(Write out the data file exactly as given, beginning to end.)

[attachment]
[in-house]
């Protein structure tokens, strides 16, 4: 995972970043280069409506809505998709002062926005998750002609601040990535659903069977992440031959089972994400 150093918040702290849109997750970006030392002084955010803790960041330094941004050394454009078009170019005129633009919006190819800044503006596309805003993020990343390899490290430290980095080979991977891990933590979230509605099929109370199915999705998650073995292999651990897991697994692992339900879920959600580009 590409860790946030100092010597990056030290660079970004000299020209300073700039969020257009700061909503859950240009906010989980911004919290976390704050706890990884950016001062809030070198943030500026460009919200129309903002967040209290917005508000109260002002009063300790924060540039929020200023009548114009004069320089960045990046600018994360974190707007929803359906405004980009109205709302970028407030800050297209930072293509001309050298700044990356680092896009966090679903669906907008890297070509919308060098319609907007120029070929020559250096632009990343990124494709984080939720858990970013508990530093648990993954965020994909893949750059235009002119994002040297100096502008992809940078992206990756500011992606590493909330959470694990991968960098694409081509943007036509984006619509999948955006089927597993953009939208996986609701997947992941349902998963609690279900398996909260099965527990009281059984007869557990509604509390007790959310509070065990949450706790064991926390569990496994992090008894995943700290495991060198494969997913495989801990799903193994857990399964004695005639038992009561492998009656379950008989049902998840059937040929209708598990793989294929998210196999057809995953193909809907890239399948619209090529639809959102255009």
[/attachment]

[in-house]
């Protein structure tokens, strides 16, 4: 995972970043280069409506809505998709002062926005998750002609601040990535659903069977992440031959089972994400 150093918040702290849109997750970006030392002084955010803790960041330094941004050394454009078009170019005129633009919006190819800044503006596309805003993020990343390899490290430290980095080979991977891990933590979230509605099929109370199915999705998650073995292999651990897991697994692992339900879920959600580009 590409860790946030100092010597990056030290660079970004000299020209300073700039969020257009700061909503859950240009906010989980911004919290976390704050706890990884950016001062809030070198943030500026460009919200129309903002967040209290917005508000109260002002009063300790924060540039929020200023009548114009004069320089960045990046600018994360974190707007929803359906405004980009109205709302970028407030800050297209930072293509001309050298700044990356680092896009966090679903669906907008890297070509919308060098319609907007120029070929020559250096632009990343990124494709984080939720858990970013508990530093648990993954965020994909893949750059235009002119994002040297100096502008992809940078992206990756500011992606590493909330959470694990991968960098694409081509943007036509984006619509999948955006089927597993953009939208996986609701997947992941349902998963609690279900398996909260099965527990009281059984007869557990509604509390007790959310509070065990949450706790064991926390569990496994992090008894995943700290495991060198494969997913495989801990799903193994857990399964004695005639038992009561492998009656379950008989049902998840059937040929209708598990793989294929998210196999057809995953193909809907890239399948619209090529639809959102255009």